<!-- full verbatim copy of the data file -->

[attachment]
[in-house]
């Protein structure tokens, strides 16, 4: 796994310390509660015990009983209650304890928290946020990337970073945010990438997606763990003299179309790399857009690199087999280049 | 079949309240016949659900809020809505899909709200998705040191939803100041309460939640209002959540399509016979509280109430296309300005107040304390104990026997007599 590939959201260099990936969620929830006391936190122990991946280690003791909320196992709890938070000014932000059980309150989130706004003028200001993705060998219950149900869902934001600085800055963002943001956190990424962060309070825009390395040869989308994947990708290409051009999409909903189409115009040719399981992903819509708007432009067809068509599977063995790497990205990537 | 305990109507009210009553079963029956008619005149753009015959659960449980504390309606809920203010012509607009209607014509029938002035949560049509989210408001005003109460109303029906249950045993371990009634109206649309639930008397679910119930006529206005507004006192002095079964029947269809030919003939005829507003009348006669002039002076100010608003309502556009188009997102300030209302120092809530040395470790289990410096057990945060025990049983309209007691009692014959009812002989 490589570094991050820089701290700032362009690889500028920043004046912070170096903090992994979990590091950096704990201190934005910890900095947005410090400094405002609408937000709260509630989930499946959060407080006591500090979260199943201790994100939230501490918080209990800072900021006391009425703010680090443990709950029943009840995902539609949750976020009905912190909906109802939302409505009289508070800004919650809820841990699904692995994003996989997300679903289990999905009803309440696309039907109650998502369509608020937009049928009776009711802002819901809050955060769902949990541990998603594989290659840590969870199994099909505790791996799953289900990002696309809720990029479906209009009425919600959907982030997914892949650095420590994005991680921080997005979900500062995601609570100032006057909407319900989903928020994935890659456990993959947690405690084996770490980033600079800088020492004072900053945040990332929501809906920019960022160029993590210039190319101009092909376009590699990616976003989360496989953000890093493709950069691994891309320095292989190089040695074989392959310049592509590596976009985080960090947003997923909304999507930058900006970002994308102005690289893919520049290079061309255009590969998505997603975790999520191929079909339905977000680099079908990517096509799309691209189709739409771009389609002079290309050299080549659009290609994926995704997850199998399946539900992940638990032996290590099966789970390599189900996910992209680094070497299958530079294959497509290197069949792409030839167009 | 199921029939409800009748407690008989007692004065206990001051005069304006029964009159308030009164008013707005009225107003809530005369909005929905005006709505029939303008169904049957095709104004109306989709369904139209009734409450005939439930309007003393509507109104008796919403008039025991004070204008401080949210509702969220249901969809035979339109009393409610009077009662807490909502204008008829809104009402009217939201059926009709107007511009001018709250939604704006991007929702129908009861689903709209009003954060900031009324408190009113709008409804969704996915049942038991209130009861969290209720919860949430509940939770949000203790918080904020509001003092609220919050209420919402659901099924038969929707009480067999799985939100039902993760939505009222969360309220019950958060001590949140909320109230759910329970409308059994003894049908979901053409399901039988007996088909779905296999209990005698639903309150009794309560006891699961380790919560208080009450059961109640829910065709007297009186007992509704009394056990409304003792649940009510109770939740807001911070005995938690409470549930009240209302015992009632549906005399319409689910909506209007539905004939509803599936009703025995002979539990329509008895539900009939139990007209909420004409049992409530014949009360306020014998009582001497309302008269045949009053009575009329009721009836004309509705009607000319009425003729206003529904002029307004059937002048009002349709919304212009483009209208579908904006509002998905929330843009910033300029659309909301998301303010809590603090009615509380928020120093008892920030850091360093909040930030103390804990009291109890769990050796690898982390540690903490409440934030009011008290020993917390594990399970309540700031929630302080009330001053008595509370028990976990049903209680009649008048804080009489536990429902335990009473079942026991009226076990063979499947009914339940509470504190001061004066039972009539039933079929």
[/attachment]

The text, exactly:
[in-house]
């Protein structure tokens, strides 16, 4: 796994310390509660015990009983209650304890928290946020990337970073945010990438997606763990003299179309790399857009690199087999280049 | 079949309240016949659900809020809505899909709200998705040191939803100041309460939640209002959540399509016979509280109430296309300005107040304390104990026997007599 590939959201260099990936969620929830006391936190122990991946280690003791909320196992709890938070000014932000059980309150989130706004003028200001993705060998219950149900869902934001600085800055963002943001956190990424962060309070825009390395040869989308994947990708290409051009999409909903189409115009040719399981992903819509708007432009067809068509599977063995790497990205990537 | 305990109507009210009553079963029956008619005149753009015959659960449980504390309606809920203010012509607009209607014509029938002035949560049509989210408001005003109460109303029906249950045993371990009634109206649309639930008397679910119930006529206005507004006192002095079964029947269809030919003939005829507003009348006669002039002076100010608003309502556009188009997102300030209302120092809530040395470790289990410096057990945060025990049983309209007691009692014959009812002989 490589570094991050820089701290700032362009690889500028920043004046912070170096903090992994979990590091950096704990201190934005910890900095947005410090400094405002609408937000709260509630989930499946959060407080006591500090979260199943201790994100939230501490918080209990800072900021006391009425703010680090443990709950029943009840995902539609949750976020009905912190909906109802939302409505009289508070800004919650809820841990699904692995994003996989997300679903289990999905009803309440696309039907109650998502369509608020937009049928009776009711802002819901809050955060769902949990541990998603594989290659840590969870199994099909505790791996799953289900990002696309809720990029479906209009009425919600959907982030997914892949650095420590994005991680921080997005979900500062995601609570100032006057909407319900989903928020994935890659456990993959947690405690084996770490980033600079800088020492004072900053945040990332929501809906920019960022160029993590210039190319101009092909376009590699990616976003989360496989953000890093493709950069691994891309320095292989190089040695074989392959310049592509590596976009985080960090947003997923909304999507930058900006970002994308102005690289893919520049290079061309255009590969998505997603975790999520191929079909339905977000680099079908990517096509799309691209189709739409771009389609002079290309050299080549659009290609994926995704997850199998399946539900992940638990032996290590099966789970390599189900996910992209680094070497299958530079294959497509290197069949792409030839167009 | 199921029939409800009748407690008989007692004065206990001051005069304006029964009159308030009164008013707005009225107003809530005369909005929905005006709505029939303008169904049957095709104004109306989709369904139209009734409450005939439930309007003393509507109104008796919403008039025991004070204008401080949210509702969220249901969809035979339109009393409610009077009662807490909502204008008829809104009402009217939201059926009709107007511009001018709250939604704006991007929702129908009861689903709209009003954060900031009324408190009113709008409804969704996915049942038991209130009861969290209720919860949430509940939770949000203790918080904020509001003092609220919050209420919402659901099924038969929707009480067999799985939100039902993760939505009222969360309220019950958060001590949140909320109230759910329970409308059994003894049908979901053409399901039988007996088909779905296999209990005698639903309150009794309560006891699961380790919560208080009450059961109640829910065709007297009186007992509704009394056990409304003792649940009510109770939740807001911070005995938690409470549930009240209302015992009632549906005399319409689910909506209007539905004939509803599936009703025995002979539990329509008895539900009939139990007209909420004409049992409530014949009360306020014998009582001497309302008269045949009053009575009329009721009836004309509705009607000319009425003729206003529904002029307004059937002048009002349709919304212009483009209208579908904006509002998905929330843009910033300029659309909301998301303010809590603090009615509380928020120093008892920030850091360093909040930030103390804990009291109890769990050796690898982390540690903490409440934030009011008290020993917390594990399970309540700031929630302080009330001053008595509370028990976990049903209680009649008048804080009489536990429902335990009473079942026991009226076990063979499947009914339940509470504190001061004066039972009539039933079929």